What is a Catalyst

It’s a common human condition to struggle with motivation. We generally know what we’re supposed to do but drag our feet to actually do it. We know that we’re supposed to go to the dentist, but we procrastinate because someone poking and scraping at our teeth is uncomfortable. We know that we should get the oil changed in our car, but it takes time and it’s expensive, and the car is running fine without it! 

Even if we manage to get it done once, how do we motivate ourselves to do it again? So many of the things that are good for us have to be done consistently to have the desired effect. 

At our office, we’ve been thinking about the concept of catalysts. By basic definition, a catalyst is something that makes an event happen quickly. In science, it’s a chemical that speeds up a reaction. In history, it’s an action that spurs on a movement. 

So, we’ve been thinking: what is a catalyst for human motivation? What events or realities spur us to action? 

Sometimes, knowing what the consequences are, good or bad, simply isn’t enough to motivate us to take action. It takes something immediate and particular to push us. 

We’ve previously discussed the concept of procrastination and tricks to get past it. But every person is different, and some things won’t work every time.  

What Makes a Catalyst

Every person’s motivators are different. Some people can make things happen on willpower alone, some need outside encouragement or the help of a reward system. We’ve been asking ourselves what makes a person make the change they know they need to make? 

Neil had a recent catalyst experience with his health. He knew that he had a pre-condition for sugar diabetes, but avoided getting any medical treatment for it. When he did get tests done, he claimed the numbers were wrong and continued doing what he was doing. His sister finally purchased a blood sugar monitor for him. Being able to watch what his sugar levels were doing was a catalyst for him. He suddenly understood that if he didn’t watch what he ate, very soon he was going to lose his health. 

Since then, he has been very conscious about his diet and has been successful in bringing his levels down. 

A lot of people have had similar experiences. When the dire consequences stare us in the face, we find ourselves intensely motivated to fix what we knew needed attention a long time ago.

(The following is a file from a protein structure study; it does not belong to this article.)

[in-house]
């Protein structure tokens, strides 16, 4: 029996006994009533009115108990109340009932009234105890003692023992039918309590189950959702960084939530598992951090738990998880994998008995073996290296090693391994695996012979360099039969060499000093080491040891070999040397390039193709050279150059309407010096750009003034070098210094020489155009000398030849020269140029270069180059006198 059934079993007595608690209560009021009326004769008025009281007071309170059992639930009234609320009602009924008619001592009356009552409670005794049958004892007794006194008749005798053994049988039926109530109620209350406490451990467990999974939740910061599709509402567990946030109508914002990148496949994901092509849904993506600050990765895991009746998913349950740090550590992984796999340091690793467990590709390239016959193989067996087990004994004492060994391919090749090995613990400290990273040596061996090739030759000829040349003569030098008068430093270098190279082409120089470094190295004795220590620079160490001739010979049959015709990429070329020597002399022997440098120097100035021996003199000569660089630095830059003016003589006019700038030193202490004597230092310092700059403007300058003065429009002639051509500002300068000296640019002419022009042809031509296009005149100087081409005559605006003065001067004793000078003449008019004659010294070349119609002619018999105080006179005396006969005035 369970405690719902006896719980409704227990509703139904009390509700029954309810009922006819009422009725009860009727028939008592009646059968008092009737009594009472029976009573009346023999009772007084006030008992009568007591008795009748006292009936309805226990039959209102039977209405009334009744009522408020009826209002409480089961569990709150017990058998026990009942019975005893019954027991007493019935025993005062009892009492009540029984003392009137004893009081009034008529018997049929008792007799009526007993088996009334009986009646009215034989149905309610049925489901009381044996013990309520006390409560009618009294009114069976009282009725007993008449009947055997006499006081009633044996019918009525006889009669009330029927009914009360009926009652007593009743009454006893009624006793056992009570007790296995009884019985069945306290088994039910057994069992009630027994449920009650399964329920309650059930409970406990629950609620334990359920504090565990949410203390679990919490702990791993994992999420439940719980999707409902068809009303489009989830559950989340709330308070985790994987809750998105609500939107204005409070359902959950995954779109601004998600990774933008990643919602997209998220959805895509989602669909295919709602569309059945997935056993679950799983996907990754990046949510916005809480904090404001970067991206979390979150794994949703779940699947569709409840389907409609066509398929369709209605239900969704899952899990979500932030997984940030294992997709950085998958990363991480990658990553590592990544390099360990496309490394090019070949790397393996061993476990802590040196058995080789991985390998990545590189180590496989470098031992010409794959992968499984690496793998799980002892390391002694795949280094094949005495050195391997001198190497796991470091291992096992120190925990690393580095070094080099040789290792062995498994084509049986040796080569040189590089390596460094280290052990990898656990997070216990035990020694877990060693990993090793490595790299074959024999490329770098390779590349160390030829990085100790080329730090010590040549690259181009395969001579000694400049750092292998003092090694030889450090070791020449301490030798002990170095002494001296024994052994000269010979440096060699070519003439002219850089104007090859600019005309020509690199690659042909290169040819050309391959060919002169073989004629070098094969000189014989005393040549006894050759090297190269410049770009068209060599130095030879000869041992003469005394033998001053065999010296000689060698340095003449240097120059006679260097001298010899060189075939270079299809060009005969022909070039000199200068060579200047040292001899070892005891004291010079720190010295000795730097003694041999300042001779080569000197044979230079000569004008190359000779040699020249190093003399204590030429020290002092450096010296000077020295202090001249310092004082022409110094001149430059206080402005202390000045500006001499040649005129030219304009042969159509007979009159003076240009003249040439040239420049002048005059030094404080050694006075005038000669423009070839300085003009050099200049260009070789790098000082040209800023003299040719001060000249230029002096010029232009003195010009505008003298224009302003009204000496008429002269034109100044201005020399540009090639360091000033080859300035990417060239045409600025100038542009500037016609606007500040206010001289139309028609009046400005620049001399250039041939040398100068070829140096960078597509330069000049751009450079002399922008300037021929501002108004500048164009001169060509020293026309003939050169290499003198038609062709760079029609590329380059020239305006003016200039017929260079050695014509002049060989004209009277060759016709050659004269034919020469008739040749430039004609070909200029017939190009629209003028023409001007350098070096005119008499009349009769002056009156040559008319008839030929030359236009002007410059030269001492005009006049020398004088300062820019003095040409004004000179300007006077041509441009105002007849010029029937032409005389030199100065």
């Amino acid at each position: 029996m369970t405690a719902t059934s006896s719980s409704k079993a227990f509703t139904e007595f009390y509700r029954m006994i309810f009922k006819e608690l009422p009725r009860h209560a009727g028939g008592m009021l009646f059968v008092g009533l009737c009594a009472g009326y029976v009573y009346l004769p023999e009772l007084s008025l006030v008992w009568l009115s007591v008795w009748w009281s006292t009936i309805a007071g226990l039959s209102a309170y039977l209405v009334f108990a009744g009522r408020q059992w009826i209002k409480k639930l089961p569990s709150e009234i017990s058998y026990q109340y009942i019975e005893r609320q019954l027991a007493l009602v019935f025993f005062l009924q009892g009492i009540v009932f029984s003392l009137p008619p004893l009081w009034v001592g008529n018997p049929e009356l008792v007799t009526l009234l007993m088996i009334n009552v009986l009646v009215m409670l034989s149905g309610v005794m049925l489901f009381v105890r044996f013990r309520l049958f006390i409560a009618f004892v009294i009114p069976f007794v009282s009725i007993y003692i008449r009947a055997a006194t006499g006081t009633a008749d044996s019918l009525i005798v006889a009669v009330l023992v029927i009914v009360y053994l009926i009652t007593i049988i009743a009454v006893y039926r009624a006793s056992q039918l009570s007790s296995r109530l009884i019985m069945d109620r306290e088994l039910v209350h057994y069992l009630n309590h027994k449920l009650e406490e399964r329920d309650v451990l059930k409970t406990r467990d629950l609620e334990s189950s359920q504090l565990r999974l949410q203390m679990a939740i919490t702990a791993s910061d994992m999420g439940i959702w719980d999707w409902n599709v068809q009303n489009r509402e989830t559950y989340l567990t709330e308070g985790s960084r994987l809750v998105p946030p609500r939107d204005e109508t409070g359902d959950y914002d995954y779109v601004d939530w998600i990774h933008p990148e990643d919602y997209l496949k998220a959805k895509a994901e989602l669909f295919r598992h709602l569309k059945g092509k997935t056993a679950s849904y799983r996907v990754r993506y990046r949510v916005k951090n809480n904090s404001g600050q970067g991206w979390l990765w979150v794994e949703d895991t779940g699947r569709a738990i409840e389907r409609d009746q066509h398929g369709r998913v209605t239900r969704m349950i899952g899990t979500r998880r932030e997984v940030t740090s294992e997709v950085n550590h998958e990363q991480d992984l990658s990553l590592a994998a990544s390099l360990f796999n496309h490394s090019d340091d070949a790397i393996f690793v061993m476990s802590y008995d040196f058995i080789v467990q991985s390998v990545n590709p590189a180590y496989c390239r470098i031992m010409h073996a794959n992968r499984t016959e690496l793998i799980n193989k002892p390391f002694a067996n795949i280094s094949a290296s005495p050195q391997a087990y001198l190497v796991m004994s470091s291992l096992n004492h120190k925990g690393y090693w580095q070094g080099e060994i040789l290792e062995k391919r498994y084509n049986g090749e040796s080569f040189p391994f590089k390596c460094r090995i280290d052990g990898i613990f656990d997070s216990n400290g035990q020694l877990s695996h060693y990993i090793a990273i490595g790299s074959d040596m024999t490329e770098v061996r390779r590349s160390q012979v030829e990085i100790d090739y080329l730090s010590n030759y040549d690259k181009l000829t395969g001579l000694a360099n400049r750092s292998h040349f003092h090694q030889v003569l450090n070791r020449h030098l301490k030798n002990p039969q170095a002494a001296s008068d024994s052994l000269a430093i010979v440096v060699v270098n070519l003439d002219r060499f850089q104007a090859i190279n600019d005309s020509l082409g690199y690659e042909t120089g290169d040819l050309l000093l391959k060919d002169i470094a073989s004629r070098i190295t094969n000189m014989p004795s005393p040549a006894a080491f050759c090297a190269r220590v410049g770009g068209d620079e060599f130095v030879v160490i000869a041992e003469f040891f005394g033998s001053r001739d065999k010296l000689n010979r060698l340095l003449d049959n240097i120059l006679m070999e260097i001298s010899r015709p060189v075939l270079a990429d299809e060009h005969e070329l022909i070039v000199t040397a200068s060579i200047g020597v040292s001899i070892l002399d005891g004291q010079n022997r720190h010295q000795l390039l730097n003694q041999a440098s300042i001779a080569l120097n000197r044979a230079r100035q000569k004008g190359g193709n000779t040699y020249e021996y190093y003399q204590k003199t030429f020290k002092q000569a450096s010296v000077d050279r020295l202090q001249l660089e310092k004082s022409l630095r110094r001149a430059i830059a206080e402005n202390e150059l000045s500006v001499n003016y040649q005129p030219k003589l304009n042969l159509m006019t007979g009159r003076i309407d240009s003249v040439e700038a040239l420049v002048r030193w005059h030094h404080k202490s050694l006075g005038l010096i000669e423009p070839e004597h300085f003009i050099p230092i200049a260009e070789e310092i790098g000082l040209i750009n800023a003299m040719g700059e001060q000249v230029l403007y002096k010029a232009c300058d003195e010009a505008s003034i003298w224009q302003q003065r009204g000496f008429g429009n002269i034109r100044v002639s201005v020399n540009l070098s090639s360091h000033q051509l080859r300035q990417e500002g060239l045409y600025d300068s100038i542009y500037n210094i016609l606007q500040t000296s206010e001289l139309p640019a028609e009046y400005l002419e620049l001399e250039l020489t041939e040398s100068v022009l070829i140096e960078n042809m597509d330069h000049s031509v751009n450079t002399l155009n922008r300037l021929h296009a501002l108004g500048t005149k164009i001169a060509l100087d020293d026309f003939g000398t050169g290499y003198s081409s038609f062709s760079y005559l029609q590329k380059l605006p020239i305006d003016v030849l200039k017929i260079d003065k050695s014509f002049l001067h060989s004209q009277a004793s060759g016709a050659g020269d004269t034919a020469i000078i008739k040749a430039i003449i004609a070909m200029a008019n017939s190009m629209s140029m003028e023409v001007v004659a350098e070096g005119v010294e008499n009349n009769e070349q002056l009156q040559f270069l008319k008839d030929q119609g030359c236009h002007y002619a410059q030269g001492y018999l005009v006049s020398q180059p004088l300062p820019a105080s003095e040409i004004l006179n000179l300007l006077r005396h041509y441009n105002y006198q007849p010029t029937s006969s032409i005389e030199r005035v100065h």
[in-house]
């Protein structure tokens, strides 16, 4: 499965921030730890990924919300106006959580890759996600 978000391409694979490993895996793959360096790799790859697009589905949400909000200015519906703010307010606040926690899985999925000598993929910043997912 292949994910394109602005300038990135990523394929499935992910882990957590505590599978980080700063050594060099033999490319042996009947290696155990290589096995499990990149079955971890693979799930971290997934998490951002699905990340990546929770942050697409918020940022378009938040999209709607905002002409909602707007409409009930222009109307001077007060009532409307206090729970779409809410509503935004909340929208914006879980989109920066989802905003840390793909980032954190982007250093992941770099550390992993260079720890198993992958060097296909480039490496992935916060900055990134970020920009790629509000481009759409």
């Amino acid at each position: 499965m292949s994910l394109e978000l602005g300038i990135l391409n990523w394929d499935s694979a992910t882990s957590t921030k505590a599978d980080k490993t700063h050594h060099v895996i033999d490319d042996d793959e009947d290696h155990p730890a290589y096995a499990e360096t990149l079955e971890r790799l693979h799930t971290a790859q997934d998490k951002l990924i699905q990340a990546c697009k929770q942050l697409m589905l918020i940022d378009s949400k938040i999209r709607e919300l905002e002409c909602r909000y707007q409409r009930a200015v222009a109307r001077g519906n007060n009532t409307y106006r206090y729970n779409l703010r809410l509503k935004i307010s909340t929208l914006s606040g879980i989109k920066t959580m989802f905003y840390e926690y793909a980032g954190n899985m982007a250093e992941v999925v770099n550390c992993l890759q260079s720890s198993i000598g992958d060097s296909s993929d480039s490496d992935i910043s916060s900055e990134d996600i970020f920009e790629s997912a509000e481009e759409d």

Different kinds of people are motivated more or less by different things. Some of us find that the pressure of dire straits situations prompts us to get moving. Some of us find competition motivating. Others are driven by novelty and a sense of adventure. Some of us may even be driven by guilt! We all know what we should do. The difficult part is actually doing it. This is known as the say-do gap. 

How Information Helps Catalysts

We are very familiar with all of our “shoulds”. I should see the dentist every year. I should drink more water. I should go outside more. I should save more. 

But we don’t tend to act on every single should that pops into our head. Mostly because there are a lot of them and they’re largely unpleasant things to do. The dentist scraping at our teeth is uncomfortable. It’s cold outside.  

Or there are things we would rather do instead. Water is fine and all, but other drinks taste better. Saving money is good, but spending it is more fun. 

Getting over that hump from “should” to action is where catalysts come into play. As we’ve been discussing, we don’t always know what that catalyst will be. It’s hard to plan for because we don’t know when the motivation will hit. 

It’s an imperfect system. Mainly because humans aren’t perfect. It would be great if we just did what we are supposed to do when we are supposed to do it. The fact that this doesn’t happen often makes us avoid thinking about the “shoulds” altogether because it just makes us feel bad. 

However, even though action generally doesn’t happen until that catalyst hits, knowing what we should do in advance allows us to take immediate action when the catalyst does happen. 

As Alexander Graham Bell once said, “Before anything else, preparation is the key to success.”

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